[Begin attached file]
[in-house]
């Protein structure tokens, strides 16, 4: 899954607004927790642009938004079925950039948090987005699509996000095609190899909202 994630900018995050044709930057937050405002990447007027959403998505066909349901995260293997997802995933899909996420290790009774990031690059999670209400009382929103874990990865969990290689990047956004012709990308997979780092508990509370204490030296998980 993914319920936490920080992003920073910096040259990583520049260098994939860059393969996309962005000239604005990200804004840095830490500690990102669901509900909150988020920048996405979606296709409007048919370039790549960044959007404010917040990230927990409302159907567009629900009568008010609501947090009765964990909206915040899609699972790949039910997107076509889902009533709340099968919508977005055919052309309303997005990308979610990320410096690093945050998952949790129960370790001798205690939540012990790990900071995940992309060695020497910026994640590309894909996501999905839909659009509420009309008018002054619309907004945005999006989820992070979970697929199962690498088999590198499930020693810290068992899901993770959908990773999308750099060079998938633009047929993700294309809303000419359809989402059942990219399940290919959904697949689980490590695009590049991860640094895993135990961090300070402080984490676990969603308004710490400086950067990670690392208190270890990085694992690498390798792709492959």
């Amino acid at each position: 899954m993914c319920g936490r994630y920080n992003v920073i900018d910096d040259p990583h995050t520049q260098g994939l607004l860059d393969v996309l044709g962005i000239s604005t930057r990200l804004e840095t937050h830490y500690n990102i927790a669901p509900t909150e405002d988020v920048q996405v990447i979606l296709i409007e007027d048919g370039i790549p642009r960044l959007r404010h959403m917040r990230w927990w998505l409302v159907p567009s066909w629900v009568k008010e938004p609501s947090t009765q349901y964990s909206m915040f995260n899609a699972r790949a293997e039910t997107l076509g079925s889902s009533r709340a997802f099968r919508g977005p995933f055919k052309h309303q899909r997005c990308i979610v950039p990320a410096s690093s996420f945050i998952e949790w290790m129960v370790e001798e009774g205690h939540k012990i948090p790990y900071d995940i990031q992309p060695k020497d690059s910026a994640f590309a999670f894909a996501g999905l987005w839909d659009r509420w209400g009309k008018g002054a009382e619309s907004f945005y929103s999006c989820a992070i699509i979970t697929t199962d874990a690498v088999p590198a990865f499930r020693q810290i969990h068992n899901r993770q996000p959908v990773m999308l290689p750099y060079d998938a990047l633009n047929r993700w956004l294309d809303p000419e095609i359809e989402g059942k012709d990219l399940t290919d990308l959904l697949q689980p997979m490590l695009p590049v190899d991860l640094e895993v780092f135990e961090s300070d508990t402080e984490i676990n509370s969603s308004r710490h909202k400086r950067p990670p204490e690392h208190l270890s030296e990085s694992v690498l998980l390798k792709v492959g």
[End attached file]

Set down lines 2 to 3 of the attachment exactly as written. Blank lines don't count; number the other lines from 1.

């Protein structure tokens, strides 16, 4: 899954607004927790642009938004079925950039948090987005699509996000095609190899909202 994630900018995050044709930057937050405002990447007027959403998505066909349901995260293997997802995933899909996420290790009774990031690059999670209400009382929103874990990865969990290689990047956004012709990308997979780092508990509370204490030296998980 993914319920936490920080992003920073910096040259990583520049260098994939860059393969996309962005000239604005990200804004840095830490500690990102669901509900909150988020920048996405979606296709409007048919370039790549960044959007404010917040990230927990409302159907567009629900009568008010609501947090009765964990909206915040899609699972790949039910997107076509889902009533709340099968919508977005055919052309309303997005990308979610990320410096690093945050998952949790129960370790001798205690939540012990790990900071995940992309060695020497910026994640590309894909996501999905839909659009509420009309008018002054619309907004945005999006989820992070979970697929199962690498088999590198499930020693810290068992899901993770959908990773999308750099060079998938633009047929993700294309809303000419359809989402059942990219399940290919959904697949689980490590695009590049991860640094895993135990961090300070402080984490676990969603308004710490400086950067990670690392208190270890990085694992690498390798792709492959």
């Amino acid at each position: 899954m993914c319920g936490r994630y920080n992003v920073i900018d910096d040259p990583h995050t520049q260098g994939l607004l860059d393969v996309l044709g962005i000239s604005t930057r990200l804004e840095t937050h830490y500690n990102i927790a669901p509900t909150e405002d988020v920048q996405v990447i979606l296709i409007e007027d048919g370039i790549p642009r960044l959007r404010h959403m917040r990230w927990w998505l409302v159907p567009s066909w629900v009568k008010e938004p609501s947090t009765q349901y964990s909206m915040f995260n899609a699972r790949a293997e039910t997107l076509g079925s889902s009533r709340a997802f099968r919508g977005p995933f055919k052309h309303q899909r997005c990308i979610v950039p990320a410096s690093s996420f945050i998952e949790w290790m129960v370790e001798e009774g205690h939540k012990i948090p790990y900071d995940i990031q992309p060695k020497d690059s910026a994640f590309a999670f894909a996501g999905l987005w839909d659009r509420w209400g009309k008018g002054a009382e619309s907004f945005y929103s999006c989820a992070i699509i979970t697929t199962d874990a690498v088999p590198a990865f499930r020693q810290i969990h068992n899901r993770q996000p959908v990773m999308l290689p750099y060079d998938a990047l633009n047929r993700w956004l294309d809303p000419e095609i359809e989402g059942k012709d990219l399940t290919d990308l959904l697949q689980p997979m490590l695009p590049v190899d991860l640094e895993v780092f135990e961090s300070d508990t402080e984490i676990n509370s969603s308004r710490h909202k400086r950067p990670p204490e690392h208190l270890s030296e990085s694992v690498l998980l390798k792709v492959g």